When loading the kayak on your vehicle, having someone help will make a huge difference. As mentioned before, using your legs, and keeping your back and shoulders safe is also a must. If you are using racks that mount the kayaks on their sides, be extra mindful of not leaving the kayak unattended. It might not be fully seated when you let go, or the wind could push it off. It’s a good idea to have the straps ready and within reach before getting the kayak onto the racks.When loading the kayak on your vehicle, having someone help will make a huge difference. As mentioned before, using your legs, and keeping your back and shoulders safe is also a must. If you are using racks that mount the kayaks on their sides, be extra mindful of not leaving the kayak unattended. It might not be fully seated when you let go, or the wind could push it off. It’s a good idea to have the straps ready and within reach before getting the kayak onto the racks.

Strapping Down Your Kayak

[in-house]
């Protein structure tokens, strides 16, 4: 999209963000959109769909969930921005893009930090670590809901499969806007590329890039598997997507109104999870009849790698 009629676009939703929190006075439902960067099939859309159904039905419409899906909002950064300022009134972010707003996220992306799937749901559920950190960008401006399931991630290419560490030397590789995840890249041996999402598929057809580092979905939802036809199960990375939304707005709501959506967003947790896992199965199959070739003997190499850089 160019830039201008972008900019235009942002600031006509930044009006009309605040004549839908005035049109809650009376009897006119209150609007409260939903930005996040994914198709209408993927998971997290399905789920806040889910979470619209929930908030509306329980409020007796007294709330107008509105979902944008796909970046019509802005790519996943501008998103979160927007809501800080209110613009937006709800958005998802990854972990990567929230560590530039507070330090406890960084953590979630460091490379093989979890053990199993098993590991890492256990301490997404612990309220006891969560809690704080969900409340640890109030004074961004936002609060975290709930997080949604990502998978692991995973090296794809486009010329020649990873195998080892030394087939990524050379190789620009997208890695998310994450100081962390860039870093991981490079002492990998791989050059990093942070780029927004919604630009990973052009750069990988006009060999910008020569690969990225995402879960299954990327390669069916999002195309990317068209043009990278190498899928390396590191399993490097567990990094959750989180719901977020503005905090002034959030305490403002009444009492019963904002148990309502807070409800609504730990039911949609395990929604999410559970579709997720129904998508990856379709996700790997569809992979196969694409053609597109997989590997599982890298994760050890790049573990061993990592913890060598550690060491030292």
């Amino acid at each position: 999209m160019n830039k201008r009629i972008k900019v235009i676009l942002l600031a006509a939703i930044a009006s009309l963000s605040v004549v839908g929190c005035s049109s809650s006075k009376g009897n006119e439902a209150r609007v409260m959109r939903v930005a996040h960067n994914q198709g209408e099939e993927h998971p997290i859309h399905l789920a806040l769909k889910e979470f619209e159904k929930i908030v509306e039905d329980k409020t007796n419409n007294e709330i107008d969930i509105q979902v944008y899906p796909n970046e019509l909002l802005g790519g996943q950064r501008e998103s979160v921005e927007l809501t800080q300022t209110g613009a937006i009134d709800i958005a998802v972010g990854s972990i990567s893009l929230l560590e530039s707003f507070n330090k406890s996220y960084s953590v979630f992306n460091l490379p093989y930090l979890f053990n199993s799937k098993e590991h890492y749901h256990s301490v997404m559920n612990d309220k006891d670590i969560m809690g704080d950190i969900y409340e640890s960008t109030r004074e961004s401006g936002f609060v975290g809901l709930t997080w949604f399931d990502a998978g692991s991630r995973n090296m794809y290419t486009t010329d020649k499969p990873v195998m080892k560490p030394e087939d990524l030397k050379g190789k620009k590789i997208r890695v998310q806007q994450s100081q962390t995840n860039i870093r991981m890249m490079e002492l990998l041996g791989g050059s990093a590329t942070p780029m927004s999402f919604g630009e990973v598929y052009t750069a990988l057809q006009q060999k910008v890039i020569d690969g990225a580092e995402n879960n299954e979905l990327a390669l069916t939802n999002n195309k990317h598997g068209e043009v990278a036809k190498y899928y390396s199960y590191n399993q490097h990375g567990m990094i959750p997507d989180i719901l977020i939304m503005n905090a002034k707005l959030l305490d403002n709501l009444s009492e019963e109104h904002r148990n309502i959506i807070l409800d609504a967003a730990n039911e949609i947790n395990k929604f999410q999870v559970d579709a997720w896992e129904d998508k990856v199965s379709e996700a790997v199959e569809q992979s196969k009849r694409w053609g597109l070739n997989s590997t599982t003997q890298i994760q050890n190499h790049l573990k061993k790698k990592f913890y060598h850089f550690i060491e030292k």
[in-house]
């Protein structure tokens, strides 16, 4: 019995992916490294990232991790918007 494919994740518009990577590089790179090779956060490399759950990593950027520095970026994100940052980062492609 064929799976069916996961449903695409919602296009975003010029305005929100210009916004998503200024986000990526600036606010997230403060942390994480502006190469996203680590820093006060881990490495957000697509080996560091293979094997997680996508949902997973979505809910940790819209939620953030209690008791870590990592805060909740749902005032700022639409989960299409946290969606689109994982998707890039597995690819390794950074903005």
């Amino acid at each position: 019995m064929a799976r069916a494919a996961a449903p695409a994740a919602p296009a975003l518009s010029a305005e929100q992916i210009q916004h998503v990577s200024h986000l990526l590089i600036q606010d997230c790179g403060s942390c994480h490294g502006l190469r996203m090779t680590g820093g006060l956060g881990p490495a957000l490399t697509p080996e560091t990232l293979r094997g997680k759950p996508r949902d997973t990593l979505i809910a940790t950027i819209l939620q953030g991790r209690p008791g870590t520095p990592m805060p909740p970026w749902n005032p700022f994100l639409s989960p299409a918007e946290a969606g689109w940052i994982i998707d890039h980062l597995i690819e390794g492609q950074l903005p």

Photo by Luke Rovner (Kayak Hipster)


Next, you need to secure your kayak down for transport. Cam straps are recommended for this job rather than ratchet straps. Ratchet straps are great for keeping things in place but can be easily overtightened, potentially damaging your kayak. It’s also a good idea to wrap the cam straps through the most secure parts of your setup – for example, the roof rack or rails, rather than only securing them to the kayak rack.

Some cam straps have rubber protection at the clasp, which can help keep your vehicle from getting dings or scratches when loading and unloading. If the straps are making a lot of noise on the road, try giving them a twist or two. This will disrupt the airflow and can usually help quiet them down.